Decoding Our DNA Regulations: An Analysis of Protective Genetic Privacy Legislation
23andMe. AncestryDNA. MyHeritage. With the fast-paced development of genetic technology on the rise, these services have taken the biotechnological industry by storm, reaching the everyday American faster and more easily. Private citizens are able to access their entire genetic history, ancestry, and the exact specifics of their DNA with just a click of a button or a quick visit to a specialist. This unprecedented surge in accessibility even played out prominently in recent American politics, when Senator Elizabeth Warren promptly received and unveiled her DNA test results to the public in October in an attempt to retaliate against comments made by Donald Trump in the 2020 election race. The average American citizen can know more than ever before about their exact genetic makeup faster than ever before, but most consumers are unaware of how to protect that information or who exactly has rights to that data.
As genetic testing expands from being selectively available to becoming a routine aspect of accessible health data available to the average citizen, legislation concerning the dissemination of biological data has lagged behind, specifically in regards to security and protection of basic privacy. Existing legislation concerning access to DNA information and sharing genetic data includes the Genetic Information Nondiscrimination Act (2008), which aims to protect against genetic discrimination in regards to health insurance and potential employment, and the Health Insurance Portability and Accountability Act (1996), which targets the sharing of genetic information with potential health care providers. While both laws, particularly the Genetic Information Nondiscrimination Act, advocate protection of citizens in the context of employment and a few forms of insurance coverage, neither adequately addresses the whole scope of issues faced in regards to the protection and dissemination of genetic information, neither in the workplace, where the acts were intended to have an effect, nor at home.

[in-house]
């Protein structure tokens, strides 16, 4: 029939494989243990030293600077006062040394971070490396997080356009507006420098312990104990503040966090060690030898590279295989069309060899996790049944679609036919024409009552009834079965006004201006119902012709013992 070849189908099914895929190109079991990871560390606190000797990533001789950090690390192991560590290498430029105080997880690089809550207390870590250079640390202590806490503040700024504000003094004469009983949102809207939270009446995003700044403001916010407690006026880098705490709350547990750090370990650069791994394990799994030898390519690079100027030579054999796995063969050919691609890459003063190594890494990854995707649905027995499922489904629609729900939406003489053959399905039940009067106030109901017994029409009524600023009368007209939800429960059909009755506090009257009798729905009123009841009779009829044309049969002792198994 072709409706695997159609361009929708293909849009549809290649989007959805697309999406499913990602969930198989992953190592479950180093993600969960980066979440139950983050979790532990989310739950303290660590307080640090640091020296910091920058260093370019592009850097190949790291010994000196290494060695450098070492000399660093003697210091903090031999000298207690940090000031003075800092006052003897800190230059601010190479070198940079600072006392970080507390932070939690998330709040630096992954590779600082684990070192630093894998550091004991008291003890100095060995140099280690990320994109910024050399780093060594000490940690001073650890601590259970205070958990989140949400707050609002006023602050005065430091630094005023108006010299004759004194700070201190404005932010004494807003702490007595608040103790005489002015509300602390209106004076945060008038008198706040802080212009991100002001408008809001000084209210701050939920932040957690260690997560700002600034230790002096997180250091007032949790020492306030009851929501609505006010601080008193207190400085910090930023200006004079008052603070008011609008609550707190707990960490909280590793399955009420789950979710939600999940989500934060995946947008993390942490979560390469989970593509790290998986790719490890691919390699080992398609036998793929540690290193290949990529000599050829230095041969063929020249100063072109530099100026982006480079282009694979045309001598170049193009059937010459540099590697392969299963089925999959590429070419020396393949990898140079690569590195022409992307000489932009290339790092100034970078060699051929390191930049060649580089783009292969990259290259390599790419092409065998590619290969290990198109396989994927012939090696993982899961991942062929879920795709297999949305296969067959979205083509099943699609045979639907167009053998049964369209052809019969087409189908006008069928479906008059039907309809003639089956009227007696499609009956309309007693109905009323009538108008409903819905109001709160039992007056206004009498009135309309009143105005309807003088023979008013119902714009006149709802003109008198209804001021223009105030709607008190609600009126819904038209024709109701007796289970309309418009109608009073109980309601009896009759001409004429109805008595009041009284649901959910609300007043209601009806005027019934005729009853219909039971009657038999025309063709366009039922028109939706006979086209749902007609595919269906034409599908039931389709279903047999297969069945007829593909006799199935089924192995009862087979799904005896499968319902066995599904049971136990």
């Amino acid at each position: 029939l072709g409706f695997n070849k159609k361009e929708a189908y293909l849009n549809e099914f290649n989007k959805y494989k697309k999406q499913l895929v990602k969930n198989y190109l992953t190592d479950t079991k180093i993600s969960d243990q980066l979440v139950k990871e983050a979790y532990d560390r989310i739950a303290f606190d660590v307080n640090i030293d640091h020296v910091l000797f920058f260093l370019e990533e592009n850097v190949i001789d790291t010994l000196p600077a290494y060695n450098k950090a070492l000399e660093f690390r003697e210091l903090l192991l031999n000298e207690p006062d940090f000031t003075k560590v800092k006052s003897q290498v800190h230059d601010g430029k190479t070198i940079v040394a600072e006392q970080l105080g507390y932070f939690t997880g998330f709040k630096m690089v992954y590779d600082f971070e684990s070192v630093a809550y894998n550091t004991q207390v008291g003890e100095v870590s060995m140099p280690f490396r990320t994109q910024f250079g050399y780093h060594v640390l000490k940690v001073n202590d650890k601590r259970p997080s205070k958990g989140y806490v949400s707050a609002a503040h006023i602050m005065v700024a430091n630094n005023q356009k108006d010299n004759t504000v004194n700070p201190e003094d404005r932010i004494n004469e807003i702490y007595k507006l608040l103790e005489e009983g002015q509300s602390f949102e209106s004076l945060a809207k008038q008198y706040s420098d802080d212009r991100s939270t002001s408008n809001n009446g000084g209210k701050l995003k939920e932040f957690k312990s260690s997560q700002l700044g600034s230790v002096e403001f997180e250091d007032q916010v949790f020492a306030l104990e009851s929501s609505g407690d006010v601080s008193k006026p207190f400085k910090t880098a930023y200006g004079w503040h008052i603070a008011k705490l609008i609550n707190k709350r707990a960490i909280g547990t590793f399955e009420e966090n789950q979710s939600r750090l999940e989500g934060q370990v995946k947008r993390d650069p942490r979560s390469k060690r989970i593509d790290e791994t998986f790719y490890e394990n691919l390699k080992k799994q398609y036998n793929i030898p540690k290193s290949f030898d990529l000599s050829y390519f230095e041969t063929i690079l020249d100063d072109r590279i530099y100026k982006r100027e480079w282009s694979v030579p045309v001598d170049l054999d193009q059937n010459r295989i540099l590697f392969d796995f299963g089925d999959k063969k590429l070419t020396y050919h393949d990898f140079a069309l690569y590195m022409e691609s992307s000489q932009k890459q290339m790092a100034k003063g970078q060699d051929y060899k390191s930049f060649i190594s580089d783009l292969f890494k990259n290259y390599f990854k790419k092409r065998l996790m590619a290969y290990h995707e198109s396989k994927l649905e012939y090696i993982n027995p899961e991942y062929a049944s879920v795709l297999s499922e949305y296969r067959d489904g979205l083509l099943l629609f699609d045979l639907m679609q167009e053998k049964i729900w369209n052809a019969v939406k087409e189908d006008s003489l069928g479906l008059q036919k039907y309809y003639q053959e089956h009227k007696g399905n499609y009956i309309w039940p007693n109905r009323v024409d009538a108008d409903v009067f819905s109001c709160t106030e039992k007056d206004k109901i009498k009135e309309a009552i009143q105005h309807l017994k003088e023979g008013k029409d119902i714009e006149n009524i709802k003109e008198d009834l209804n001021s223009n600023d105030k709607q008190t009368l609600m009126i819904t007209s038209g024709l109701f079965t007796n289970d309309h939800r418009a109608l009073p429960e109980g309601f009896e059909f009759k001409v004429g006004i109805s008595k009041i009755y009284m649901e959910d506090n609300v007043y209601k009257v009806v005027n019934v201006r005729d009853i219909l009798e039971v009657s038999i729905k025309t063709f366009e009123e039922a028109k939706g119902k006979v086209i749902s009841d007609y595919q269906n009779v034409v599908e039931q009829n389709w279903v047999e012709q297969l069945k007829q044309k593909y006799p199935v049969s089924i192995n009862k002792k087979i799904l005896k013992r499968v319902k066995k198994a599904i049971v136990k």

In early 2010, closely following the passage of the Genetic Information Nondiscrimination Act, a lawsuit was filed alleging that MXEnergy fired one of its employees, Pamela Fink, following her undergoing a preventative double mastectomy due to discovering she carried the BRC2A gene associated with higher risk of breast cancer. Fink v. MXEnergy (2010) was the first case to publicly qualify to be filed as a violation under the Genetic Information Nondiscrimination Act due to the transparency of the transfer of the genetic information: Fink clearly informed her bosses about her genetic tests and the preventative measures she was taking prior to the surgery, and her subsequent termination shortly afterwards, despite glowing reports and generally positive accounts of her performance up till that point in her employment, left the court with an explicit violation to rule on.